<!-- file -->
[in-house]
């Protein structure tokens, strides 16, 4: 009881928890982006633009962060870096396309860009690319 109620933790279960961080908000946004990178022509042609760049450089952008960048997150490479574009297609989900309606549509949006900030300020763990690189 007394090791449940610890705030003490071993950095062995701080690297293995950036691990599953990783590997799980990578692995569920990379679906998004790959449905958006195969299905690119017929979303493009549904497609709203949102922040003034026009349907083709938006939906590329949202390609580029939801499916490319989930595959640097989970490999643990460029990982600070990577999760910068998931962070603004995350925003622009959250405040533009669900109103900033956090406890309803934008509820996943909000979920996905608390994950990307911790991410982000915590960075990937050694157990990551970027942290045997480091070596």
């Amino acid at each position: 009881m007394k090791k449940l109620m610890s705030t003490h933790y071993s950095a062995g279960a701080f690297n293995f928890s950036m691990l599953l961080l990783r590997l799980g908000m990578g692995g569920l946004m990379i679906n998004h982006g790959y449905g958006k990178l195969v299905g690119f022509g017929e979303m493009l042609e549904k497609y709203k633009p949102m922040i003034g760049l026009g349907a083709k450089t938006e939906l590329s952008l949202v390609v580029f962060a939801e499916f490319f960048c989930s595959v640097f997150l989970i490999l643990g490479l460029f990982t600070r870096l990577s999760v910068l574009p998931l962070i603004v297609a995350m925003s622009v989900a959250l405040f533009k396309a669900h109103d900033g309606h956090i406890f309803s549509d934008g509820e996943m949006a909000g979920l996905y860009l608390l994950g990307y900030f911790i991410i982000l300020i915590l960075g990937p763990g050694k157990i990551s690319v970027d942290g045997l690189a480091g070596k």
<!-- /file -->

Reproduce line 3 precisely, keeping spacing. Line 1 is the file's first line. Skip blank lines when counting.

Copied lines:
């Amino acid at each position: 009881m007394k090791k449940l109620m610890s705030t003490h933790y071993s950095a062995g279960a701080f690297n293995f928890s950036m691990l599953l961080l990783r590997l799980g908000m990578g692995g569920l946004m990379i679906n998004h982006g790959y449905g958006k990178l195969v299905g690119f022509g017929e979303m493009l042609e549904k497609y709203k633009p949102m922040i003034g760049l026009g349907a083709k450089t938006e939906l590329s952008l949202v390609v580029f962060a939801e499916f490319f960048c989930s595959v640097f997150l989970i490999l643990g490479l460029f990982t600070r870096l990577s999760v910068l574009p998931l962070i603004v297609a995350m925003s622009v989900a959250l405040f533009k396309a669900h109103d900033g309606h956090i406890f309803s549509d934008g509820e996943m949006a909000g979920l996905y860009l608390l994950g990307y900030f911790i991410i982000l300020i915590l960075g990937p763990g050694k157990i990551s690319v970027d942290g045997l690189a480091g070596k």